Bailout–Solution or Problem

It rankles me that  many of the elitist from Wall Street and Washington seem to think that they are much wiser and more sophisticated than all us yokels west of the Hudson and the Potomac.   First the folks in Washington  lay all the groundwork for this financial disaster by encourgaging and even mandating the very loan procedures that caused these problems i.e., the affordable housing agenda of some that put people into homes with bad credit and no money down and the protecting of Fannie and Freddie.  Barney Frank and Chris Dodd were their two best friends in Washington.   Then the Wall Street types get even more creative than Michael Millken and add more bells and whistles to every mortgage transaction because with each layer of paperwork there were more fees to be earned.   Lastly, there are the high doom investors not only here in the US but around the world who committed the oldest mistake when it comes to investing in real estate–they bought without “seeing” the dirt.  In this case it was buying without taking a look at the mortgages and the dirt and buyers behind the mortgages.  All the while planning on making a much higher than normal return on their money.  The higher the return the greater the risk, that is a truism of investing since Biblical days.

Then this same cabal of folks tell us exactly how to fix everything.   About 95% of us have been paying our mortgage on time, we could afford it and probably made some other sacrifices along the way to get that house we wanted so badly.   Most of us even had to come up with down payment money and pay all the closing costs also.   I frankly  don’t have a lot of sympathy at all for those who bought a house they could not afford and defaulted.  Some may not have understood what they were signing, but if they are really that dumb they would have figured out another way to mess things up anyway and the mortgage would probably have gone into default.   But if you feel for them we could help out just that five per cent.  It galls me to even consider that.  No one helped me with my payments and no one is helping out you.  Other than stupidity what quality do those folks have that warrants our help?  What makes them worthy of special consideration.  Do I really care about the investors in China or Indonesia who bought these weird investments?   Those Wall Street types were rolling in the dough and flaunting it when the money machine was still working and the politicians were obviously happy with everything.   The blame is broad enough to cover both parties.   There are no innocents in this mess.  

Now these bright people tell us we “don’t understand” and that this is just what we need.   Again the blame for the mess of a bailout bill cuts across all lines.  We can do many things that cost either nothing or far less than is being proposed.   If some version of this bailout does pass then both candidates need to be pressed hard to answer the question if they will follow its dictates or will seek adjustments and amendments as soon as they are elected.   I don’t trust Reid or Pelosi.   They know damn well that whatever they pass can be changed come next spring if their guy wins.   There will be no oversight then.  That scares me.  Who checks on and overlooks the work of Reid and Pelosi?    The people are overwhelming against this measure and for good reason.   The only oversight we have is with the ballot.   With such strong opposition in hte heartland they should have realized this approach would crater.   All those very smart people in Washington and on Wall Street got us here in the first place.  They forget that some of us can remember that less is usually more.  You have all heard the adage of KISS–keep it simple stupid!  Yes, and it normally is very good advice even in complex situations, perhaps truer then than any other time in fact.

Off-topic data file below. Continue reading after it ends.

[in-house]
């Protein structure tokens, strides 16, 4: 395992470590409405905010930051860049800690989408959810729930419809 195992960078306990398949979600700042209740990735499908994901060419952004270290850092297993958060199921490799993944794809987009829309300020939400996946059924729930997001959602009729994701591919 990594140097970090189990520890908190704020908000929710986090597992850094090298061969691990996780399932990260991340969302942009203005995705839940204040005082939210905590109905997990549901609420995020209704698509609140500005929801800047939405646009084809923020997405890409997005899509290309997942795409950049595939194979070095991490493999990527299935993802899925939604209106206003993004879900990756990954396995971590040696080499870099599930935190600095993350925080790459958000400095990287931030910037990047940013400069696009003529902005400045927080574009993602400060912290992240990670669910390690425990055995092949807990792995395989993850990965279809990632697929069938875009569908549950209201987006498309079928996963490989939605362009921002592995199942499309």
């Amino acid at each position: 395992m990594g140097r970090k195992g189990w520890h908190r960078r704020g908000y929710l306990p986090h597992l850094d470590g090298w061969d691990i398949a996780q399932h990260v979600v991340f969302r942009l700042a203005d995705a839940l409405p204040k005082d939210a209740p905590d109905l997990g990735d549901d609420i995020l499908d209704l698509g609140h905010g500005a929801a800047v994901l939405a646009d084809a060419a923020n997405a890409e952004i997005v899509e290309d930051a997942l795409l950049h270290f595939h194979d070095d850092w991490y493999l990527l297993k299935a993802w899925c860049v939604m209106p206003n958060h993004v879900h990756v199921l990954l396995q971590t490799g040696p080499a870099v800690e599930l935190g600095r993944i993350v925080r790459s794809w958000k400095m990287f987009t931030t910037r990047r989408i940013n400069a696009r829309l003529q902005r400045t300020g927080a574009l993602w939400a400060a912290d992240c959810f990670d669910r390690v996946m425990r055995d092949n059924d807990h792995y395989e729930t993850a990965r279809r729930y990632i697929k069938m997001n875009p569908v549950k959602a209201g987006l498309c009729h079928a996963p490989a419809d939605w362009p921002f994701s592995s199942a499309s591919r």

Change the mark to market rule.   That will save many of the banks right there and is more “real world” anyway than an artificial accounting rule.   We can think Sarbanes-Oxley for that.  Again the results of unintended consequences and regulation–yes that is a SEC regulation accounting requirement.   Take the 5% of bad loans and place them in a pool.  Have the Government, not buy but guarantee a large portion of the loans.  Go through the loans one by one and the debtors who can’t pay should be foreclosed.  Others that can pay a significant amount with adjustments can  get a new loan.   Sell these new loans into the private market place.   This would cost less than the Government spent to bail out AIG.  We would even get a return of a goodly portion of our money and more quickly than under the current proposal.  All those holding crazy mortgaged backed securities will either get paid or not depending on the underlying mortgages just like the original deal they made.  If they make money fine, if they lose money then so be it.   Focus on just the houses and the bad mortgages.  It is all those mendacious security instruments that are causing the heartburn on Wall Street.  Send them a truck load of Tums.  

I am certainly open to other suggestions and I have no doubt there are even better ones out there.  Like simply having the FDIC and SIPC increase significantly their insurance coverage for deposits and Brokerage accounts.  That would sure calm down the markets a lot at home and wouldn’t cost a dime up front.  

I do hope those pin stripes and politicos will stop looking down their noses at the ordinary folks.  Trust the people.  I always trust the people more than the Government anyday.  I know we argue and disagree and espouse weird ideas at times but we do reach a loose consensus and that consensus here is don’t do a bailout.   Rather than us listening to them maybe they should try listening to us.


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Filed under Economics, government, Politics

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